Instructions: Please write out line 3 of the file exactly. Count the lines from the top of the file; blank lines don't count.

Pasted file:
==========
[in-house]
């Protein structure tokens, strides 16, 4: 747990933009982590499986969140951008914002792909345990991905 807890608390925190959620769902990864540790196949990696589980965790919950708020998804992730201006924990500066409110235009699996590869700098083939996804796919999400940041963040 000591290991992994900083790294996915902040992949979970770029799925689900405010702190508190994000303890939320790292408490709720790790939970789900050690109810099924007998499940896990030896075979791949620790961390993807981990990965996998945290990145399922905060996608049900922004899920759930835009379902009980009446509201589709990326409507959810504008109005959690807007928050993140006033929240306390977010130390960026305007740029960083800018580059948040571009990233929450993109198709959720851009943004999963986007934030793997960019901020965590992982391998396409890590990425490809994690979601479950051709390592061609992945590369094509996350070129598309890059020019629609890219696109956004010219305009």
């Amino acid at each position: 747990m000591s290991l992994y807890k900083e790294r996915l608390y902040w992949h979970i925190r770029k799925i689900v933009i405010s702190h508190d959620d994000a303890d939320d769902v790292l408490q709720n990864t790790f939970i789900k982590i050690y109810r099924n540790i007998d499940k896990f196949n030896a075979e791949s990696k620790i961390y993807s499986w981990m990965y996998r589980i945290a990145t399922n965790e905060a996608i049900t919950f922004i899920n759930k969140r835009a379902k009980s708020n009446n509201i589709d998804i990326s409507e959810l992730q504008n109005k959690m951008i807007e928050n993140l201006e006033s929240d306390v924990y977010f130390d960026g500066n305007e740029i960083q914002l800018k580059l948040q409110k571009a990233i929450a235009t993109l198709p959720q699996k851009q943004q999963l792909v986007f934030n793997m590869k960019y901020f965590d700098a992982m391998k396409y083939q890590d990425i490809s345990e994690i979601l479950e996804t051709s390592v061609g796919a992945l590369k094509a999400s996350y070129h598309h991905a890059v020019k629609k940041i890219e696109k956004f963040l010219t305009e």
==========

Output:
């Amino acid at each position: 747990m000591s290991l992994y807890k900083e790294r996915l608390y902040w992949h979970i925190r770029k799925i689900v933009i405010s702190h508190d959620d994000a303890d939320d769902v790292l408490q709720n990864t790790f939970i789900k982590i050690y109810r099924n540790i007998d499940k896990f196949n030896a075979e791949s990696k620790i961390y993807s499986w981990m990965y996998r589980i945290a990145t399922n965790e905060a996608i049900t919950f922004i899920n759930k969140r835009a379902k009980s708020n009446n509201i589709d998804i990326s409507e959810l992730q504008n109005k959690m951008i807007e928050n993140l201006e006033s929240d306390v924990y977010f130390d960026g500066n305007e740029i960083q914002l800018k580059l948040q409110k571009a990233i929450a235009t993109l198709p959720q699996k851009q943004q999963l792909v986007f934030n793997m590869k960019y901020f965590d700098a992982m391998k396409y083939q890590d990425i490809s345990e994690i979601l479950e996804t051709s390592v061609g796919a992945l590369k094509a999400s996350y070129h598309h991905a890059v020019k629609k940041i890219e696109k956004f963040l010219t305009e």